Thinking of ‘taking the money and running’ as your firm’s profitability soars? Underinvesting in the practice you’ve grown thus far is possibly one of the worst long-run mistakes you can make.

Every successful business, from Ford Motor Company to today’s high-tech behemoths, has one thing in common – strategic reinvestment of profits. For the professional practitioner, the same rule applies. Let’s take a look at where you should be looking to reinvest firm profits.

The Withdrawal Temptation

You and your partners have worked hard to make a name for yourselves, greatly expanding your client base, and now you are reaping the fruits of your labors. The natural temptation, of course, is to enjoy those fruits by rewarding yourselves with impressive salaries and other perks that, after all, each of you earned. But the strong temptation to withdraw all profits and leave the firm’s coffers barely funded is one you should avoid. Rather, now is the time to sit down and decide how much should be withdrawn versus how much needs to be reinvested.

Every successful business has a re-investment plan as part of its overall business growth strategy. Also, without strategic re-investment of profits, a professional firm will have much difficulty expanding beyond where they are currently situated. In fact, some of the most successful businesses have re-invested the majority of their profits during their formative years.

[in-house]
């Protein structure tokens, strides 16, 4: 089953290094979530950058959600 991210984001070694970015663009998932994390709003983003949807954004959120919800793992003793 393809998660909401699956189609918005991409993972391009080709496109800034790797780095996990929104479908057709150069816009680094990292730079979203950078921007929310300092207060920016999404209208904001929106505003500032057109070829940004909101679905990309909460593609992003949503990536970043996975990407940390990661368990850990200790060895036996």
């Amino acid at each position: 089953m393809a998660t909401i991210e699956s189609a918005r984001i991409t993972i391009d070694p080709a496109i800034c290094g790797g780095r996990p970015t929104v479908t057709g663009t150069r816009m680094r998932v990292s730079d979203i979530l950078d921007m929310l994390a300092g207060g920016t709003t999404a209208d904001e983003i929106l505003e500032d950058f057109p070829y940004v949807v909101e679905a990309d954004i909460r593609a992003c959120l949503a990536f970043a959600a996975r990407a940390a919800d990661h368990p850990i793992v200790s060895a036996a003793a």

The Benefits of Reinvestment

Reinvesting profits back into your practice is intended to apply resources in a manner that will take your practice to the next level and help you achieve your long- term growth goals. The benefits of plowing profits back into your practice can include:

  • Reduction in capital risk as your self-funding reduces the need for external financing in order to expand
  • Practice enhancement, whether due to improvements in infrastructure, staffing, technology, or marketing
  • Possibility of merging with another successful practice, or, attracting a prized partner from another firm. This step might even remove a competing practice from the legal services marketplace
  • Making a greater impression on existing clients and becoming more attractive to new clients
  • Improving training and continuing education for the entire staff, whether attorneys, legal secretaries, paralegals, or other in-house support personnel

When, Where, and How

Now that the business decision has been made to re-invest, the next question is, when, into what projects, and how much? Although the decision to reinvest profits in order to grow your firm may seem obvious based on the benefits we have discussed, what is less apparent is what strategy to take to achieve the desired scalability, and at what pace. What areas of operations should be prioritized? Should more funds be allocated to marketing or to hiring additional support staff? Bringing on board an additional associate? Or perhaps greater investment in upgraded physical surroundings or newer technology, which can have a positive impact on productivity?